I don't want to be fat on my wedding day and other Random Tuesday Thoughts

One. I don’t want to be fat on my wedding day.

I’ve not stuck with my no-sugar, no-gluten diet and daily workout
for the past several days. After losing almost 3 pounds in the first
two weeks of eating very clean, I slipped up when I had to travel for
work last week. I avoided all the pastries set out as snacks in our
meeting room. I didn’t have a single coffee, even though I was two
hours ahead of my normal body clock. But on Thursday night, I had three
drinks–sugary drinks. On Friday, I ate a small popcorn at the movies,
and had soft serve ice cream at the airport. On Saturday night, we went
to a wonderful Thai restaurant, and I had a coconut curry with tofu.
Sunday, at my dad’s birthday party, I ate a brat on a white bun, and
corn chips with queso, and cake and ice cream. Last night, I didn’t go
to the gym.

When I got on the scale this morning, I’m up a half-pound over last
Tuesday. I had hoped to be down a pound. I stood on the scale beating
myself up, calling myself a loser, hating my body. I’m going to have my
wedding dress fitted next Wednesday, and I wanted to be at 175–6 pounds
from my goal weight. I stood there thinking, Oh well, so much for that.
I AM noticing changes to the shape of my body. I have to get that scale
weight out of my head and focus more on how I’m looking and
feeling–better on both counts. But it’s damn hard.

Two. I just received the contract for the place we want to hold our wedding, and it is ridiculous.

The contract is written for large street-style events. The fees add
up to $750 alone, and then we have to get a security guard, $3 million
in insurance, a portajohn, trash receptacles. I am devastated, because
there is no way–NONE–that we can afford this. The space is public,
managed by a quasi-government entity. I should scream First Amendment
Right to Assembly!! I know that I need to call the attorney who is in
charge of the events in the space and see what is negotiable, but I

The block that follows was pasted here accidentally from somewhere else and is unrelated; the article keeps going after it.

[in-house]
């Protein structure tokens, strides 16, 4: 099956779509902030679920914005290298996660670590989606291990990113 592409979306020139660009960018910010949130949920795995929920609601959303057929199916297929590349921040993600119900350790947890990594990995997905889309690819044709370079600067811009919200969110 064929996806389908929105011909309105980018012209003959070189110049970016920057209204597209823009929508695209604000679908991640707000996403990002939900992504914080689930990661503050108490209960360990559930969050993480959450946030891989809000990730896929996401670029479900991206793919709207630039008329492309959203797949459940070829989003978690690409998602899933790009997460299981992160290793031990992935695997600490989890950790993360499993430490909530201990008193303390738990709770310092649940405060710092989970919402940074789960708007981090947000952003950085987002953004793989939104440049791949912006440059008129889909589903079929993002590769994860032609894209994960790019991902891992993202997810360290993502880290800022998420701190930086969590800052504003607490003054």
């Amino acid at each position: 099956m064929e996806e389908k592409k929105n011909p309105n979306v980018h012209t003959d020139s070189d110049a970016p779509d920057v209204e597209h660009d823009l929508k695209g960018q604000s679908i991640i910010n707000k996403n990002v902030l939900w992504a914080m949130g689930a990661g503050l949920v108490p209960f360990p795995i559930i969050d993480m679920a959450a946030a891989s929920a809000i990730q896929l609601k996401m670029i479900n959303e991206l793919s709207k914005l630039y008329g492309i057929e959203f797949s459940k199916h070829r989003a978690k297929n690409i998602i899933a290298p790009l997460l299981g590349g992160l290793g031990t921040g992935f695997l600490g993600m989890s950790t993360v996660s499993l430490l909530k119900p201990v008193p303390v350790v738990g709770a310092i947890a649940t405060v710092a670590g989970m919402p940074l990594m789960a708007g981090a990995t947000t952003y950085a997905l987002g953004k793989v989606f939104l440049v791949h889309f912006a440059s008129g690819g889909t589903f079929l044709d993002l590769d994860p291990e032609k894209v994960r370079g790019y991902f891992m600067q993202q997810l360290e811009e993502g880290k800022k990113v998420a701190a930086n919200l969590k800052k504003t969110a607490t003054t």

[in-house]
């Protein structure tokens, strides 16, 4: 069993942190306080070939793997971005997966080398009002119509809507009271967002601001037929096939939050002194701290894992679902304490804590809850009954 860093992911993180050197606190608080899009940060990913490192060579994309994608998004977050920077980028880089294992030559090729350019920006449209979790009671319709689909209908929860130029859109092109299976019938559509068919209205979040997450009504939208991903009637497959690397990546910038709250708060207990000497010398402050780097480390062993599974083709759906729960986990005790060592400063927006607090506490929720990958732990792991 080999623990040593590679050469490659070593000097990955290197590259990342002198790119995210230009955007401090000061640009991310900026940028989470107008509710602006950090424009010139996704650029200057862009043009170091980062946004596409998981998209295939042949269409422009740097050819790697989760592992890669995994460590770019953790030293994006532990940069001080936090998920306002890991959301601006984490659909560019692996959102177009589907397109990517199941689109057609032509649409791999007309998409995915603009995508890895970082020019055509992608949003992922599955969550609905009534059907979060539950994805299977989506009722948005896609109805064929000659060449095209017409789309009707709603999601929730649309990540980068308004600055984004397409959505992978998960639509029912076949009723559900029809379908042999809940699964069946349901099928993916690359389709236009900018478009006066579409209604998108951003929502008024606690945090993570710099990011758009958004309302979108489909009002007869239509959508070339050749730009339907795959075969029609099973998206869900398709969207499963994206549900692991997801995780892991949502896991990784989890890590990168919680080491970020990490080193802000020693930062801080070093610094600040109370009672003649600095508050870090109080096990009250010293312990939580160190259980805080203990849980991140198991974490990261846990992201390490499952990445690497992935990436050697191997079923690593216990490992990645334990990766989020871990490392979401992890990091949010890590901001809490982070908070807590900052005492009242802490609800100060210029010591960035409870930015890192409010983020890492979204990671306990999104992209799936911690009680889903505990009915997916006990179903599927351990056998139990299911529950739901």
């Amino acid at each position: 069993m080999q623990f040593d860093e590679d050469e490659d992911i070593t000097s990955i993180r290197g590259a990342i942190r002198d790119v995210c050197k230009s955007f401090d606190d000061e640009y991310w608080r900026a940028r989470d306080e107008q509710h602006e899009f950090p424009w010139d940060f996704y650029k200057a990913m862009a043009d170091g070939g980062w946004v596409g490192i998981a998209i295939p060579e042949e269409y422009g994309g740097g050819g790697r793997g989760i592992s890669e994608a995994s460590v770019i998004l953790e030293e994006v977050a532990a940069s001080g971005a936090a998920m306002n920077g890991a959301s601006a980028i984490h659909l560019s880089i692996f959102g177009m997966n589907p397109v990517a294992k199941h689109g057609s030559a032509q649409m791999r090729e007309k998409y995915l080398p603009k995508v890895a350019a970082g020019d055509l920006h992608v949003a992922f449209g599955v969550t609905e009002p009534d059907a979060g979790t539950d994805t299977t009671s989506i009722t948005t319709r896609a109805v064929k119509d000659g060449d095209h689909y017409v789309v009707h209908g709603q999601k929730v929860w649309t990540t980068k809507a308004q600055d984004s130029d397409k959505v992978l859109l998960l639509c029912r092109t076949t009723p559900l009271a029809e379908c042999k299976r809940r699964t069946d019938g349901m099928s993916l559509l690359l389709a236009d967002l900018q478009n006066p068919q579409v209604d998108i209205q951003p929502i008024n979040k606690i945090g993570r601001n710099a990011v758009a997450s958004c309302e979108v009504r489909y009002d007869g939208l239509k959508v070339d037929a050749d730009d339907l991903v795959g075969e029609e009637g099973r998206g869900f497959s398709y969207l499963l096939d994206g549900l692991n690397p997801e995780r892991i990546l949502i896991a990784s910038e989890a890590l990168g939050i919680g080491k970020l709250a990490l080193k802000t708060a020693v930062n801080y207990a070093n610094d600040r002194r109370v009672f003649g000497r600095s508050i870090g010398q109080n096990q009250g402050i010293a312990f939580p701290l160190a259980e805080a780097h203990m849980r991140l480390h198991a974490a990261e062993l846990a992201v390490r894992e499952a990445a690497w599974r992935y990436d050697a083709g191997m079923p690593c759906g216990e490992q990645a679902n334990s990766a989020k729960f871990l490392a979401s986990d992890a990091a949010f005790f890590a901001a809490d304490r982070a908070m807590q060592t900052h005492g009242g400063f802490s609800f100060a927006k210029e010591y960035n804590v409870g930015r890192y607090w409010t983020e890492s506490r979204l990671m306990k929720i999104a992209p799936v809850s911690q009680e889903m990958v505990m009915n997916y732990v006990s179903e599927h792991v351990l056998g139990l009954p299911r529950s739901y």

don’t think I can do it unemotionally. I think I’ll either cry, or yell
or swear or hang up. I called Steve, and his reaction was (don’t
laugh), “That’s it, I’m calling the Mayor’s Office.” I’ve forwarded the
contract to our wedding consultant with the hopes she’ll be able to
help.

Three. Lauren is at Zoo Camp this week.

She gets to spend all day this week going behind the scenes at the
Denver Zoo. Why didn’t they have this kind of thing when I was a kid? I
doubt she’ll be feeding the lions or poisonous snakes. But she gets to
hang out with her best friend and a ton of cool animals. I want to go
to Zoo Camp!

Four. I just got an email from the Etsy vendor I was going to use to make our feather fascinators.

She lives in Denver. I wanted to meet in person so I don’t have to
ship my brooch off to someone. She says her husband forbids her to meet
with clients in person because of safety reasons. Really? Your HUSBAND
forbids it? I’m disappointed because she’s the only person out of 4 I
contacted on Etsy who even got back to me. I like her work a lot. But
if she’s not going to play ball–I mean, really, she said she lives a
few miles from me–then I’ll figure out how to make the damn things
myself.

Five. My boss is quitting.

She’s been recruited to another cancer center on the East Coast. A
woman who has been my colleague will be my new boss on an interim
basis. I really like her. However, the door is now open for whoever
gets recruited as our center’s director to bring in a new team. And
that makes me very nervous. Resume tuning commences in 30 days.

I’ve enjoyed working for my boss. She’s flexible, laid-back,
hands-off and usually has my back. And she’s funny. She’s dedicated to
making our workplace a great place to work–a place where we feel like
we’re part of a team, like we matter as people. We’ve had a lot of fun
with her at the helm.

Six. I miss being part of a great communications team.

Working alongside a bunch of great communications professionals last
week reminded me of this, once again. It’s  a top priority for my next
position. This solo work–even on an administrative team–is my No. 1
complaint about my job. It has been from the beginning. I was so
wonderful to have people who GET IT to bounce ideas off of. There are
other communications professionals around the university I work for,
but they’re busy doing their own thing. I’m lonely and isolated. And I
don’t like it.

Seven. I am wearing golden handcuffs.

I keep thinking about the golden handcuffs with
this job–a 10% 401k match and 4 weeks of paid vacation and 2 weeks of
sick time a year, plus those 6 free tuition credits.

I’m reminded of dating Bad Boyfriend Joe. The sex with him was hot.
Amazing. The Best Ever. But everything else was not so hot. I stayed
with him partially because I was worried that there would be no more
great sex without him. Then it all got to be too much. And six months
later, I met Steve, and the sex is 100% better than it was with Bad
Boyfriend Joe. Everything else we have going on makes the whole sexual
experience more fulfilling. And maybe it could be true with another
job–not better sex–but better professional fulfillment.

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